A Paradise on the Mediterranean - BALEARIC ISLANDS

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This cluster of islands on the Mediterranean Sea has visitors coming back for more and singing its praises once they've experienced the beauty and pleasures on offer. The paradise is categorized by its north and south-west sections. Gimnesia, in the north, contains Mallorca, Cabrera, and Menorca, while Ibiza and Formentera are found in Pitiusas, in the south-west.

The Balearic Islands are a favorite holiday destination for many in Spain, who can enjoy 300 days of sun, annually, on which to enjoy beautiful beaches, the rich cultural experience, and the most amiable hospitality from the local folk. The tourists, in huge numbers, passing through Palma de Mallorca airport cannot be wrong.

There have been many occasions where visitors have fallen in love with this place, and have decided to make the Balearic Islands their home.

It is interesting to note that every island in this cluster is unique, and one has to slowly explore each island to truly appreciate the idiosyncrasies and beauty. The islands are so rich in traditions stemming from their own individual culture.

One event, common to all the islands, is the fiesta; a lively, colorful, and charming event for any visitor. The Mallorca folklore will entice you not only with melodious music but also enthralling ceremonial dances, while Ibiza will entertain you with ancient traditional dances.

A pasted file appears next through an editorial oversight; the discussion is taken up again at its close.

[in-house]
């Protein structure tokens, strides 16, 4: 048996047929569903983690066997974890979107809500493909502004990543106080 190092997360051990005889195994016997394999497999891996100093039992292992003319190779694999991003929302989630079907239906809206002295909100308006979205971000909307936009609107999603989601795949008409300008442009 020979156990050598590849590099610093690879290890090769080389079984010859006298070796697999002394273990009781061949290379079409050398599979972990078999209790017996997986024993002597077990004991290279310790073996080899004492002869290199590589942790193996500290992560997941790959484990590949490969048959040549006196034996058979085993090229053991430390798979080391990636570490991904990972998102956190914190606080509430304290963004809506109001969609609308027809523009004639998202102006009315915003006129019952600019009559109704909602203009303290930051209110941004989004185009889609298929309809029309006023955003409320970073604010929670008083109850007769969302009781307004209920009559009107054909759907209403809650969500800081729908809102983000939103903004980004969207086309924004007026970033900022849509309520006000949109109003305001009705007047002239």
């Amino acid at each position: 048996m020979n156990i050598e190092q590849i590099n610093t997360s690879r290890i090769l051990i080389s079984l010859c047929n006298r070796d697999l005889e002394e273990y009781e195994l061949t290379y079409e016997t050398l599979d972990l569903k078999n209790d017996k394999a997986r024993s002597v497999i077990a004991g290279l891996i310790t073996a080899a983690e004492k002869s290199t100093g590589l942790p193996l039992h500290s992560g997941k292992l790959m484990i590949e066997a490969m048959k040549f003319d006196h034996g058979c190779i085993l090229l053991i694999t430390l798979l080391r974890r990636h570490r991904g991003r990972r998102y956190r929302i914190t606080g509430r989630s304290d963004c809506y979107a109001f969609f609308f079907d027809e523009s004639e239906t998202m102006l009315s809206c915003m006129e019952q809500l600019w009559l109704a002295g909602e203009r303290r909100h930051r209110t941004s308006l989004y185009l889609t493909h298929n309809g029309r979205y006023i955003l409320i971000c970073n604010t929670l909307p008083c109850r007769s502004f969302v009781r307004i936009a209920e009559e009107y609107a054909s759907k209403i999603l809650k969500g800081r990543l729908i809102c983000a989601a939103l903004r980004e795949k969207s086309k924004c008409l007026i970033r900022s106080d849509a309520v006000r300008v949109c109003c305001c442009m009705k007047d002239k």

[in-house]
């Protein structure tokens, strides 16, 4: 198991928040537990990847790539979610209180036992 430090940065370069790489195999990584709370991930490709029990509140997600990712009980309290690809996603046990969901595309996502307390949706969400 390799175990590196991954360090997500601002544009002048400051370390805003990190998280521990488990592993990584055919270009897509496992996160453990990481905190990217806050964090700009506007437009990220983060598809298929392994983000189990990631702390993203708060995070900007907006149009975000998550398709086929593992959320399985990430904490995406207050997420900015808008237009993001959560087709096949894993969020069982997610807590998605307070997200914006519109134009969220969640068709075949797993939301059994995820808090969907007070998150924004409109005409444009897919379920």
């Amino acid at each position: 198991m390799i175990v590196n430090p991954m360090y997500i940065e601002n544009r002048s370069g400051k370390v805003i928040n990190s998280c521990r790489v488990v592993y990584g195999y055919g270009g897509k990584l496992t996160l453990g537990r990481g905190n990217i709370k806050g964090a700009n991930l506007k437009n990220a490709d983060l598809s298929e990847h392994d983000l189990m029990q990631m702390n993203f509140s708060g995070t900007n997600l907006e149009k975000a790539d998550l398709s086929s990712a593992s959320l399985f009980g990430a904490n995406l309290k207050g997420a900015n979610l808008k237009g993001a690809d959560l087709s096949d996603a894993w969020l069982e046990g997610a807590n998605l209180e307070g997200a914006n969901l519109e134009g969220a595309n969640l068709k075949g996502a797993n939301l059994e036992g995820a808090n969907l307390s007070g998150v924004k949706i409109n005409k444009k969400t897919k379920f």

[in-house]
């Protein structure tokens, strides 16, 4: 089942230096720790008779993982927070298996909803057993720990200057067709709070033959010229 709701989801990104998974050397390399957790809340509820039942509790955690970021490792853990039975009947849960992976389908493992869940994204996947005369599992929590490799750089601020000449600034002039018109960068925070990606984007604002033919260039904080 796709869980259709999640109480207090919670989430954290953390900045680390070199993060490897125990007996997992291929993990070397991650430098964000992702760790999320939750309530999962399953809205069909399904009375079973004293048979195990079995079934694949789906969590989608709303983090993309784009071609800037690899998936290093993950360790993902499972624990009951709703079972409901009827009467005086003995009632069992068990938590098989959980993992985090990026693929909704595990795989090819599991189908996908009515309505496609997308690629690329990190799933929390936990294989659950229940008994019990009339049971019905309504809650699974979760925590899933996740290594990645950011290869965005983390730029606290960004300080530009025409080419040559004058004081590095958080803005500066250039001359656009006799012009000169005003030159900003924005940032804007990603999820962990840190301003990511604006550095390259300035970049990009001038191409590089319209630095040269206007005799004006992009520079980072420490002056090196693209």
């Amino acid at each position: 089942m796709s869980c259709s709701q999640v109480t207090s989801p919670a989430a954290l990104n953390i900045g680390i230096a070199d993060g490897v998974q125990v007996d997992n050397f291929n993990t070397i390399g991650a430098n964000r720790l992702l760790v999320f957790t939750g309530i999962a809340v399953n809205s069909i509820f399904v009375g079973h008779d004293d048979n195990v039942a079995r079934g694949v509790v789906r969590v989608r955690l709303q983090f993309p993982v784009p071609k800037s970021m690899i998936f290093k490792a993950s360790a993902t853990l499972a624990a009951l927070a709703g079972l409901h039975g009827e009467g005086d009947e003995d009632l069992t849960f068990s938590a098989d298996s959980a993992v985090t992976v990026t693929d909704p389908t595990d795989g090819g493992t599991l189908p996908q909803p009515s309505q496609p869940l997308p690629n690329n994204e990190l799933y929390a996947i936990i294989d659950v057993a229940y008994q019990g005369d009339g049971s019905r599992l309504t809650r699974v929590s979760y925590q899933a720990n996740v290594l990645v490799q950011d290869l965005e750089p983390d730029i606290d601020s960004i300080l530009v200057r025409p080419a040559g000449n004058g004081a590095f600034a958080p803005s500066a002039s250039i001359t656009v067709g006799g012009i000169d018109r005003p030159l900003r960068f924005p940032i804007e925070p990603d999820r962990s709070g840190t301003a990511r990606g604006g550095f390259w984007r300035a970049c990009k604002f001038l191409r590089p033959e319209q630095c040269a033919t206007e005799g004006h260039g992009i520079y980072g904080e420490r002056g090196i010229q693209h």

History of Balearic Islands

There are more pre-historic findings from the Balearic Islands than anywhere else on the Mediterranean islands or in Europe. Menorca is best known for its Pre-historic Nature Museum, housing about 500 historical items. Several outstanding stone constructions exist, which may have been used in ritual ceremonies, such as the Talayot de Trebaluger, in Villarcarlos, Naveta des Tudoms, near Ciutadela, and Taulas.

Every time the islands have been invaded by a cultural group, the influence can be seen and felt on the islands. Some of these groups include the Greeks, the Phoenicians, the Byzanthinians, the Carthaginians, the Moors, and the Romans.

Island Fiestas

The locals love to celebrate and they do this very well with the various occasions they call fiestas.

In Mallorca, the Three Magi procession is the most famous fiesta in December, whereas in January, fire dancers entertain with lively, regional dances. In February, the Carnival opens; an energetic and colorful event, complete with masks and festivity. Beautiful, ornate processions celebrate Easter, and the streets are full of enthusiastic visitors and locals.

A re-enactment of historical battles occurs in May and August; this celebrates the island's victories. Music lovers will appreciate the Jazz Festival in July, while the popular festival, Feria of Inca, is celebrated over three Sundays in November. An appropriate ending to the year is the 31 Palma, ushering out the old year during the Fiesta del Estandarte.

There are many exciting and interesting carnivals in Menorca, Ibiza, and Formentera; each being unique to the place and occasion. The locals do love a celebration anytime!
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